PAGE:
Her words “Adapt and Overcome” that she kept saying to me definitely stuck and became not only an inside joke between us and our family, but also a true motto we all embraced. We think she picked it up during her previous summer’s “Leatherneck” training program with the Marines, who use “Improvise, Adapt and Overcome” as an unofficial slogan made popular by Clint Eastwood’s movie, Heartbreak Ridge. Regardless of where she learned it or why she decided to repeatedly blurt it out to me in the Grand Canyon, all I know is that it stuck… so much that in a book put together at my bridal luncheon with thoughtful marriage advice from my bridesmaids and close family and friends, Val simply wrote “Alli, Adapt and Overcome. Love, Val”
I believe in these words. I believe that we, as humans, can overcome obstacles – whether they be big or small or in the form of fear, tragedy, shame, injury, trauma, guilt, loss, etc. And I believe in order to overcome our challenges, we must learn to be flexible, resourceful, creative, persistent and quick to make the necessary adjustments. Everywhere you look there are ordinary and extraordinary stories of humans adapting and overcoming, whether out of necessity to survive or out of a conscious choice to thrive. This isn’t a new concept, but it’s one that I’ve been thinking about quite a lot since being presented with the devastation of Val’s death, one of the hardest struggles I’ve ever faced. What I’ve realized is that in order to truly “adapt and overcome” one must first make the conscious decision to surrender.
This may seem counter intuitive to most people, especially military personnel, who are taught never to surrender. During the same scene in Heartbreak Ridge, Marine Gunnery Sargent Highway (Clint Eastwood) teaches his deadbeat recon platoon to recite, “Surrender is not in our creed.” While I agree that we don’t want our troops be taught to roll over and waive the white flag to our enemies, I also think that there is a deeper, more powerful meaning of this word that we can all take to heart. It relates more to the internal battles we each fight and our willingness to relinquish the desire to be fully in control. As hard as some of us may desperately try, we are never fully in control and we don’t always have the answers… Bad things happen; The weather changes; Plans shift; Our loved ones die too soon. Instead of continuing to fight ourselves and others over what we cannot change, what if we were to just learn to accept and to surrender our false sense of control? Faith teaches us this exact principle – that we must place our trust into God or a higher power in order to experience true freedom and salvation. This is the act and the art of surrendering – our control, our fears, our worries, our anxieties – to something larger than ourselves. And we first have to make the conscious choice to let go in order to free ourselves from our inner demons, to make a change, to adapt, to solve problems, to overcome hurdles, to achieve our goals, and to live out our unique God-given purposes. Simply put, to adapt and overcome, one must first surrender. This realization and my renewed journey of faith are Val’s gift to me, and I hope, to all of us.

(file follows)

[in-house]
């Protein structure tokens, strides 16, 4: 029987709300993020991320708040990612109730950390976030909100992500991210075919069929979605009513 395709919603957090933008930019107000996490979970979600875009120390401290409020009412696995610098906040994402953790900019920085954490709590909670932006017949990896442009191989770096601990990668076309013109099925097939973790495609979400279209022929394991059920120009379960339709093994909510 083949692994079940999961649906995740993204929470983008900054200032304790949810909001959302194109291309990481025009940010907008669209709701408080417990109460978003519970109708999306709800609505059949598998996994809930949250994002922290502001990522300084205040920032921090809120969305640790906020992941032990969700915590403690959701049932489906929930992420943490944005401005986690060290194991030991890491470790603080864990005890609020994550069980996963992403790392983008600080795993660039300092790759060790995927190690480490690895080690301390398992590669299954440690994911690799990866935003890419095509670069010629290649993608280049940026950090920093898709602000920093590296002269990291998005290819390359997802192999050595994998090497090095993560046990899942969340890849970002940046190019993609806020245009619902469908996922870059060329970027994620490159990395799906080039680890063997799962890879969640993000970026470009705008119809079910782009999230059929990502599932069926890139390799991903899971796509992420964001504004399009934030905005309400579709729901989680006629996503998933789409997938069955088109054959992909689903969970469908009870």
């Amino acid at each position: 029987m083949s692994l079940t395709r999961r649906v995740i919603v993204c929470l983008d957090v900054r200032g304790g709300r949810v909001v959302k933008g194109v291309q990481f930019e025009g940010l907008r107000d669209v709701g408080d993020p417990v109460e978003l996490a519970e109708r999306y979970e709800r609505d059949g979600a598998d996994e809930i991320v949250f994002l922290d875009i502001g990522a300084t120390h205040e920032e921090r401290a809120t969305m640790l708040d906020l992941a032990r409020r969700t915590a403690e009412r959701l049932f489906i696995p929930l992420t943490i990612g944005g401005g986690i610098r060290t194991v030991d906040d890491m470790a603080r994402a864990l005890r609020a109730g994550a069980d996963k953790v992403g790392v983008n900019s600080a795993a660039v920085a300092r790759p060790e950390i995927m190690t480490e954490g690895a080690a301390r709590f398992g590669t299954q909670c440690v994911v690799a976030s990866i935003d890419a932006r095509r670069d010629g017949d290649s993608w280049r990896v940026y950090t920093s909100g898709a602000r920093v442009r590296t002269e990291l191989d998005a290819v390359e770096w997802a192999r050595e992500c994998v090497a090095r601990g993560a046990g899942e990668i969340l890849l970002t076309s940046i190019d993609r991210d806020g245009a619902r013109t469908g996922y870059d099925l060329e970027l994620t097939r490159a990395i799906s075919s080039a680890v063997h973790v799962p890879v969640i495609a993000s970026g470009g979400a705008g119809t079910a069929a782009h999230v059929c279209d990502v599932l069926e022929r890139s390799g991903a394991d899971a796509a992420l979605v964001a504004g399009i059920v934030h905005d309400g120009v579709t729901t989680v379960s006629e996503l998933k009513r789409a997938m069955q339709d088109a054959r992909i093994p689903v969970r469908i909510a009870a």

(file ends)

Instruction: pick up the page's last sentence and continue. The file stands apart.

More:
In January 2014, my husband’s family started what has become a new tradition of everyone choosing one word as a theme for the coming year, as opposed to resolutions, which are often quickly abandoned. I chose the word “surrender” for all the reasons above and to help guide me through the chaos and life transitions that occurred in the months following Val’s passing. During this time, I have learned to let go of the railing I clung to so hard as a child and to throw my hands up proudly in the air so that I can fully experience this roller coaster of life, wherever it takes me. It’s terrifying at times, but I’m mustering up more courage everyday and drawing on Val’s exemplary strength and perseverance to fulfill my own life’s mission while carrying hers forward… sans peur et sans reproche.
What did I choose as my word for 2015, you ask? Express. Here’s to many more opportunities to be bold, to share stories, to convey feelings, to reflect, to grow, and to honor an incredible life by living ours to the fullest.
Allison Righter 3.11.13